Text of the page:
Hamadan is a city in western-central Iran situated at the base of Mount Alvand, part of a sub-range of the Zagros Mountains. The city and fertile plain surrounding it have been inhabited since remote antiquity. The site first enters into historical sources in Assyrian texts dating to the second millennium B.C.E. It became an important center under the Medes and then the Achaeminids, who captured the city in 550 B.C.E. and made it into one of their summer capitals thanks to its cool summer climate. The Greek historian Polybius described Hamadan as a prosperous, walled city when he passed through it at the beginning of the second century B.C.E.1 In late antiquity, the city had a Christian and Jewish population, and an ancient tomb popularly believed to be the burial place of Esther and Mordecai still stands close to the city center.
The city became part of the early Muslim empire in 644/24 AH. At this time, it remained an important regional center but had little impact on the wider Islamic world. In the first half of the 12th/6th century AH, however, a branch of the Seljuk Dynasty made Hamadan their capital, and the town rose in prominence and flourished for a brief period. This period came to a close a century later, when the Mongols sacked the city first in 1221/618 AH and again in 1224/621 AH. Hamadan subsequently became part of the Ilkhanid, Timurid, and Safavid Empires. Its location near the western border of the Safavid Empire meant that it was prone to frontier attacks, and the Ottoman governor of Baghdad captured the city in 1724/1136 and occupied it for a period of several years after. Through these various political turns of events of the early modern period, Hamadan lost a great deal of its residents. The city's architecture also suffered, and by the nineteenth century, only a few ancient buildings remained.
Hamadan's contemporary urban design, implemented by German city planners, is of some interest. Six broad arterial avenues named after historical figures converge on a central roundabout with a green space in the middle. This maydan forms the heart of the city and is surrounded by the older quarters, including the Bazaar, whose ancient street systems remain somewhat intact. Among Hamadan's other modern urban features are the tombs of two of its important literary-historical figures: the tomb of Ibn Sina (Avicenna), a famous philosopher and scholar of medicine who died in Hamadan; and Baba Tahir, a mystical poet.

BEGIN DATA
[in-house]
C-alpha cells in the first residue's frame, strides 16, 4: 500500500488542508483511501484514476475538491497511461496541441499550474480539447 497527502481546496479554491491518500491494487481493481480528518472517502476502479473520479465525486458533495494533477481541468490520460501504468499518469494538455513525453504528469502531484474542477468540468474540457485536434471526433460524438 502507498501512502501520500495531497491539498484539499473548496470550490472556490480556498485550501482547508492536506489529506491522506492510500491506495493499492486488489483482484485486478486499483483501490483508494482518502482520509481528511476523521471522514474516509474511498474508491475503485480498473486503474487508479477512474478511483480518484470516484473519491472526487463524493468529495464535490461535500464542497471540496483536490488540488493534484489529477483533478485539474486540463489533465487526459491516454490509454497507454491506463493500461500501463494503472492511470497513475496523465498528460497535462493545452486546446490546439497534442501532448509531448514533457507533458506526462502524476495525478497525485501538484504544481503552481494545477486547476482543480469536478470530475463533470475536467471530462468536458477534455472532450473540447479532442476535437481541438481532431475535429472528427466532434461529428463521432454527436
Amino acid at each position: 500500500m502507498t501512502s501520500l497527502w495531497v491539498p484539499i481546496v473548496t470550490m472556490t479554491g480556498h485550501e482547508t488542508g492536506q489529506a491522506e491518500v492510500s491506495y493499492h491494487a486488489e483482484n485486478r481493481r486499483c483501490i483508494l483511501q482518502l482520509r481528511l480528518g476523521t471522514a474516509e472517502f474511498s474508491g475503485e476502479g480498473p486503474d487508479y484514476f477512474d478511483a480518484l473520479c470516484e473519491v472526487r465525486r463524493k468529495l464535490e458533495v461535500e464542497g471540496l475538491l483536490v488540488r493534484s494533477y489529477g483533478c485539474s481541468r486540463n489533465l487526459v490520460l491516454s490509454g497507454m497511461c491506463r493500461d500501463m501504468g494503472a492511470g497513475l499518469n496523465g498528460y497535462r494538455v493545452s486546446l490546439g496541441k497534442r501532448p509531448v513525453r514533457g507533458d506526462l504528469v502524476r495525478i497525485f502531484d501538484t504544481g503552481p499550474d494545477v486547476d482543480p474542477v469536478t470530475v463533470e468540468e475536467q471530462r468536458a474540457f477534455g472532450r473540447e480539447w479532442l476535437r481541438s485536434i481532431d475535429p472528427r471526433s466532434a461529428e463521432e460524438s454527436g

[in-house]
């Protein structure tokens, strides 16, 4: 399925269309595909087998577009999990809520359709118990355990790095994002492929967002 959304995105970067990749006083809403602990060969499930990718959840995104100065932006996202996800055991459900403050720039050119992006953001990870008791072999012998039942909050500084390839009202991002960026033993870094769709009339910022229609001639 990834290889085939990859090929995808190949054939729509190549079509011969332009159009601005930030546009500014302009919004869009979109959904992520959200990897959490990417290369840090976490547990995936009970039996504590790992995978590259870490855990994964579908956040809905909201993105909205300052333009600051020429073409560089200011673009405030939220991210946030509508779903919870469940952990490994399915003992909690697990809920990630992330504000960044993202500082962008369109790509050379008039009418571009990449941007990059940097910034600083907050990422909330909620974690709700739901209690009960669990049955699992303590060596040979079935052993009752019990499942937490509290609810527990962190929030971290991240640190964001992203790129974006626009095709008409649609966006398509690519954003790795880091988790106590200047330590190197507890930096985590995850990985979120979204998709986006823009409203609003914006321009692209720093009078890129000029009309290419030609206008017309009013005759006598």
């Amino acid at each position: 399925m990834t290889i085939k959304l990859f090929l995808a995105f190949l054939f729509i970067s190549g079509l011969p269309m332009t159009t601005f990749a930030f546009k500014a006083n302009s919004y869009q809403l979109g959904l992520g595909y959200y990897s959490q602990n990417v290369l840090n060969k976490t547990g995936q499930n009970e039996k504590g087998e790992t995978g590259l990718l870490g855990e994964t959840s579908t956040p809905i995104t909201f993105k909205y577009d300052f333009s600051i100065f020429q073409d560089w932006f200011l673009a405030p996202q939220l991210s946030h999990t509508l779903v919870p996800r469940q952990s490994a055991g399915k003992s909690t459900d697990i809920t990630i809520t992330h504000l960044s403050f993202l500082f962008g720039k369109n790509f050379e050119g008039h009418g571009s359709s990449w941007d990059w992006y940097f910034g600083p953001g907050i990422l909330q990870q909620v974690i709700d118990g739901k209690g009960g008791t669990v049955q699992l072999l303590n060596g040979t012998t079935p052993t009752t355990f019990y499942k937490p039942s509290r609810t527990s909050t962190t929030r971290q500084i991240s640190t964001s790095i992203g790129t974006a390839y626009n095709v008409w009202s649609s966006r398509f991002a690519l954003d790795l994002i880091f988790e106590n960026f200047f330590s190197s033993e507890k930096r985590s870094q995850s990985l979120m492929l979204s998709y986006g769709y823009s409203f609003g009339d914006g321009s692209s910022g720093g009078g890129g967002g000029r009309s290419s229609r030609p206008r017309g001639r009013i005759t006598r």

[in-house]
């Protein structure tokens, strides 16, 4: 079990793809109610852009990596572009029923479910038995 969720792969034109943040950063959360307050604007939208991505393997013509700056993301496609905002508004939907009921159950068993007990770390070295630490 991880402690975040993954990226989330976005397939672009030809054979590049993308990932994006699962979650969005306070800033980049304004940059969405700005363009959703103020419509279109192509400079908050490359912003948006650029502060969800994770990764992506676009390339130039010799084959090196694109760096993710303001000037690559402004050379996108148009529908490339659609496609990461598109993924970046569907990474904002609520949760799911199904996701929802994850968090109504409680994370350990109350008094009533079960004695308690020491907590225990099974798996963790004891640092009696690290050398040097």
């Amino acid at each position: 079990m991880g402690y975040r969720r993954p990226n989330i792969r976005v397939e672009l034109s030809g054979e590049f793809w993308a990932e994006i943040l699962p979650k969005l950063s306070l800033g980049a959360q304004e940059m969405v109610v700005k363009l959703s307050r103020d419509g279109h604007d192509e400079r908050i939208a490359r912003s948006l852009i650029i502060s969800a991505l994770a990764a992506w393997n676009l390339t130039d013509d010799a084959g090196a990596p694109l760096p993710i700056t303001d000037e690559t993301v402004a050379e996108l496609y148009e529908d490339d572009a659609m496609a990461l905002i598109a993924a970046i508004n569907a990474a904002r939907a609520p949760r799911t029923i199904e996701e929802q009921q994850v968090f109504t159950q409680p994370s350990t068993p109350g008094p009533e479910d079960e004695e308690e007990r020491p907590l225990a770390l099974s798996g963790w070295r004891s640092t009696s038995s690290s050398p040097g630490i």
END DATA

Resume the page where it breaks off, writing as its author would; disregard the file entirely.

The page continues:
Lockhart, Persian Cities, 96.
Aḏkā'i, Parviz. “HAMADĀN vi. HISTORY, ISLAMIC PERIOD.” Encyclopædia Iranica, XI/6, pp. 608-612. http://www.iranicaonline.org/articles/hamadan-vi (Accessed December 30, 2012).
Eshragh, Abdolhamid. “HAMADĀN iv. URBAN PLAN.” Encyclopædia Iranica, XI/6, pp. 607-608. http://www.iranicaonline.org/articles/hamadan-iv (Accessed on December 30, 2012).
Hausleiter, A., M. Roaf, E.J. Keall, Jeffrey Becker, DARMC, Francis Deblauwe, Tom Elliott, Sean Gillies, Eric Kansa, Brady Kiesling, H. Kopp, W. Röllig, B. Siewert-Mayer, R. Talbert, and Johan Åhlfeldt. "Ecbatana/ Hagmatana/ Achmeta/ Epiphaneia/ Ahmadan: a Pleiades place resource." Pleiades: A Gazetteer of Past Places,2018. https://pleiades.stoa.org/places/903021 (Accessed July 2, 2018).
Lockhart, Laurence. Persian Cities, 94-100. London: Luzac, 1960.